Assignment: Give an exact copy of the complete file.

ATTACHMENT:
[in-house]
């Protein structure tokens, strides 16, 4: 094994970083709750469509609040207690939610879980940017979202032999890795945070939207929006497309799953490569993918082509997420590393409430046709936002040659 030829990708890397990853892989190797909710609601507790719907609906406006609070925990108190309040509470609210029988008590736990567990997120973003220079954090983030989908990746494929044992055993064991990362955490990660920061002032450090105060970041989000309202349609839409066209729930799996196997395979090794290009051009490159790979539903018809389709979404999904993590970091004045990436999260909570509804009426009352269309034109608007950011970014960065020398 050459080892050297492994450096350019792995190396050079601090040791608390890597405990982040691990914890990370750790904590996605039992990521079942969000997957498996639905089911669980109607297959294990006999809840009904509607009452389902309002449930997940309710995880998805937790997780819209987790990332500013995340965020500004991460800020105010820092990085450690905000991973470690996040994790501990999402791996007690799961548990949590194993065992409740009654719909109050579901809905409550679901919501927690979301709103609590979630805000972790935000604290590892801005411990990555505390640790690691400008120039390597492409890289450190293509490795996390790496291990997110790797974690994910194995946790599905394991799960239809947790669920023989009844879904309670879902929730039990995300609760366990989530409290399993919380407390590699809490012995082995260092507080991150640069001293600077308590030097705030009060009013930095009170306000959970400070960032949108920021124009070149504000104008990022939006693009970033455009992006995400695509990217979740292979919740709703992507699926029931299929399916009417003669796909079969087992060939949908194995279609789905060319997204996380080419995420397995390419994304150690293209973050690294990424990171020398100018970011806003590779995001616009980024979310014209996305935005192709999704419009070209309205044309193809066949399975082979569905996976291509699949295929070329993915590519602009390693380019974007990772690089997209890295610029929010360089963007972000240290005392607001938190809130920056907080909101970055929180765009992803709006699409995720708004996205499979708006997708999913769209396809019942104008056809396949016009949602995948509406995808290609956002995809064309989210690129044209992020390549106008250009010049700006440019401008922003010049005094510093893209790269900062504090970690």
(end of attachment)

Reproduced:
[in-house]
């Protein structure tokens, strides 16, 4: 094994970083709750469509609040207690939610879980940017979202032999890795945070939207929006497309799953490569993918082509997420590393409430046709936002040659 030829990708890397990853892989190797909710609601507790719907609906406006609070925990108190309040509470609210029988008590736990567990997120973003220079954090983030989908990746494929044992055993064991990362955490990660920061002032450090105060970041989000309202349609839409066209729930799996196997395979090794290009051009490159790979539903018809389709979404999904993590970091004045990436999260909570509804009426009352269309034109608007950011970014960065020398 050459080892050297492994450096350019792995190396050079601090040791608390890597405990982040691990914890990370750790904590996605039992990521079942969000997957498996639905089911669980109607297959294990006999809840009904509607009452389902309002449930997940309710995880998805937790997780819209987790990332500013995340965020500004991460800020105010820092990085450690905000991973470690996040994790501990999402791996007690799961548990949590194993065992409740009654719909109050579901809905409550679901919501927690979301709103609590979630805000972790935000604290590892801005411990990555505390640790690691400008120039390597492409890289450190293509490795996390790496291990997110790797974690994910194995946790599905394991799960239809947790669920023989009844879904309670879902929730039990995300609760366990989530409290399993919380407390590699809490012995082995260092507080991150640069001293600077308590030097705030009060009013930095009170306000959970400070960032949108920021124009070149504000104008990022939006693009970033455009992006995400695509990217979740292979919740709703992507699926029931299929399916009417003669796909079969087992060939949908194995279609789905060319997204996380080419995420397995390419994304150690293209973050690294990424990171020398100018970011806003590779995001616009980024979310014209996305935005192709999704419009070209309205044309193809066949399975082979569905996976291509699949295929070329993915590519602009390693380019974007990772690089997209890295610029929010360089963007972000240290005392607001938190809130920056907080909101970055929180765009992803709006699409995720708004996205499979708006997708999913769209396809019942104008056809396949016009949602995948509406995808290609956002995809064309989210690129044209992020390549106008250009010049700006440019401008922003010049005094510093893209790269900062504090970690």